I sat in on a conference call yesterday with Forum One and OneWorld U.S. concerning the use of technology to direct earthquake relief and recovery funds to Haiti. There were some innovative orgs on the line, many of which have already been covered extensively in the media, so I'll just summarize some of the main points here.
Michaela Hackner of Forum One emphasized the transformation we're witnessing as charities reach out to people online and through their mobile devices. She said the crux of the new paradigm is money, connections, and awareness. You could also add speed: Michaela cited stats from the Red Cross indicating that they raised $10 million in 48 hours via text-message donations.
There is also software springing up to assist aid workers, such as the Ushahidi Haiti map, and a Creole translation app emerging out of Crisis Camp. Of course with the new frontier that digital technologies make possible there is also room for abuse, such as the false rumor that American Airlines would be donating relief flights.
Michaela's key conclusion was that humanitarian and development aid and technology innovators need to get in the same room to understand challenges and share data. This would not only make the current response more effective, but could also help with longer-term questions of planning, transparency, and sustainability.
Andy Carvin of NPR presented a high-resolution map of Port-au-Prince that volunteers have helped build from satellite imagery, tagging hospital locations and other useful data. He said the map is downloadable to GPS devices for navigating the city. He also mentioned the Google People Finder tool, which the State Department has embedded on their website.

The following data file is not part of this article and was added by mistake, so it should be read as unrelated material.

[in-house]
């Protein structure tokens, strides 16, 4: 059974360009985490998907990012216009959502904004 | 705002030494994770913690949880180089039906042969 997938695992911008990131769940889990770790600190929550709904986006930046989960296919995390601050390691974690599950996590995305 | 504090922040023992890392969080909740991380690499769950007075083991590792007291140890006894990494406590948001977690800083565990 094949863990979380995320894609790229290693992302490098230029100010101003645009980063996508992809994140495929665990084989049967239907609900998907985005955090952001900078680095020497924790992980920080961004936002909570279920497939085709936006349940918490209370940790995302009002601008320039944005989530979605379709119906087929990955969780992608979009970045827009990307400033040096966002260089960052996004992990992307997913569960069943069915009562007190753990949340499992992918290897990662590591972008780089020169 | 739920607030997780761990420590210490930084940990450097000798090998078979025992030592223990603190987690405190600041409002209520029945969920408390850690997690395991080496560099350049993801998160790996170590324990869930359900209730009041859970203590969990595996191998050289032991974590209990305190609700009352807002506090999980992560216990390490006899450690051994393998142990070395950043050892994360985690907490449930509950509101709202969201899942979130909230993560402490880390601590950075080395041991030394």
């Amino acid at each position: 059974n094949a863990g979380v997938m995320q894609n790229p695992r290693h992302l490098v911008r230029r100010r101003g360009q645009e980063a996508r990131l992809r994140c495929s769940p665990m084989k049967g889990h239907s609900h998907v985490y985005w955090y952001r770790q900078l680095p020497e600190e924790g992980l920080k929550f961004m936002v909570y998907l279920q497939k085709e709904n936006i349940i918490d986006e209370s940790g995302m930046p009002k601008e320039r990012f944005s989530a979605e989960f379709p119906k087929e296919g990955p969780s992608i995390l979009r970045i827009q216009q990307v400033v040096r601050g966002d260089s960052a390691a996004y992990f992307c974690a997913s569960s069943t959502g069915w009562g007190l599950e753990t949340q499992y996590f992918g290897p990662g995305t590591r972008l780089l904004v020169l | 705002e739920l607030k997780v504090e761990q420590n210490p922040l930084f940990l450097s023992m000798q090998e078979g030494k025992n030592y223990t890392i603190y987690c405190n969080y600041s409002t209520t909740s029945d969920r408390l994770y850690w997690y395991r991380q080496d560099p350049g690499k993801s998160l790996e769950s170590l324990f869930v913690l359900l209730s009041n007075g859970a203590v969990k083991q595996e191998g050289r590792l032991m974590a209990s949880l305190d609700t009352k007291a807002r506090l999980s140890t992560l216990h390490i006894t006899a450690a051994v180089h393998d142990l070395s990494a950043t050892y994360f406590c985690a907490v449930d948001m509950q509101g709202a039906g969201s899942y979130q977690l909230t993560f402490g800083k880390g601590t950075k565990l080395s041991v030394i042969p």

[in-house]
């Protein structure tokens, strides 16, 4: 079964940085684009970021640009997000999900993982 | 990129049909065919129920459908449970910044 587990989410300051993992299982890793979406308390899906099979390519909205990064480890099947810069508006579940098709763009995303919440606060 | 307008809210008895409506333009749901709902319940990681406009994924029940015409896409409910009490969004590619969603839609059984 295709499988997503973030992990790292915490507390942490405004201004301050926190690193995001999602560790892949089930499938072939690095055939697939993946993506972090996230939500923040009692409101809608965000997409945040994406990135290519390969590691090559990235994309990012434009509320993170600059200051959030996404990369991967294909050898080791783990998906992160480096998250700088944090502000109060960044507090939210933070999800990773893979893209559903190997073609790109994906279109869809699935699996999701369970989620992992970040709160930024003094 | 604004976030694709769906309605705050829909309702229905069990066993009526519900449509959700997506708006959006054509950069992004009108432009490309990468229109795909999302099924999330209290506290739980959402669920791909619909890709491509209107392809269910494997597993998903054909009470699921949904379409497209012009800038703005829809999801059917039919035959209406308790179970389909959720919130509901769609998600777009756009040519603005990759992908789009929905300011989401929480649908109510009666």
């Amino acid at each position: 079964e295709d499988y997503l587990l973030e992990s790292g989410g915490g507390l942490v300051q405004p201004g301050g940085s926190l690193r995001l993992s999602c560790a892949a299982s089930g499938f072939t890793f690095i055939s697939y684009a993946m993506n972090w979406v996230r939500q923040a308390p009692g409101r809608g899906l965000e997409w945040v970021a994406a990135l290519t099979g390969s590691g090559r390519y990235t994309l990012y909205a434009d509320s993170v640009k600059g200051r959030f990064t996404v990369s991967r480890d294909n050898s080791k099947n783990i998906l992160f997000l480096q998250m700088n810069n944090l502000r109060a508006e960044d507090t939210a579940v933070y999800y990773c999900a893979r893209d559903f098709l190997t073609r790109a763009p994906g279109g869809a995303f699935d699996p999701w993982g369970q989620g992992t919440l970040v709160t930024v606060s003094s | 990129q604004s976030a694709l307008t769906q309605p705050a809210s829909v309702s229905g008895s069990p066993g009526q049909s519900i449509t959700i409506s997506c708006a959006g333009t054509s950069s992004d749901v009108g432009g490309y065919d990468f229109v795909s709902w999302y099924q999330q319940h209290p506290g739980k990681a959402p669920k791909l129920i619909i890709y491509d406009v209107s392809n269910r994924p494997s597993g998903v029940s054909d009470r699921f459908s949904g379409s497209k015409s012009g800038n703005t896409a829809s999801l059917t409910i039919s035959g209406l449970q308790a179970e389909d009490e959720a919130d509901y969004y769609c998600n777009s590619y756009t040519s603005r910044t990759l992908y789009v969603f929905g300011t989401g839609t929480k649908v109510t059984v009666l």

Jacob Colker of The Extraordinaries described a crowd-sourced system whereby global volunteers help process missing persons data from their home computers. Haiti earthquake images are pulled from news stories and Flickr and uploaded to a system where volunteers tag the photos with various characteristics—female, living, etc.—to populate a search engine. Matches in the search engine are then used to try and identify or connect people on the ground. He said that of 750 potential matches generated this way they had tried to reach out to 60 families, but had found it very difficult to get in contact.
Clearly some of these collaborations and projects are in early stages and rapid response mode, but there is a lot of potential for funding long-term, innovative crisis management strategies and technology infrastructure.
[PHOTO CREDIT: Georgia Popplewell (CC).]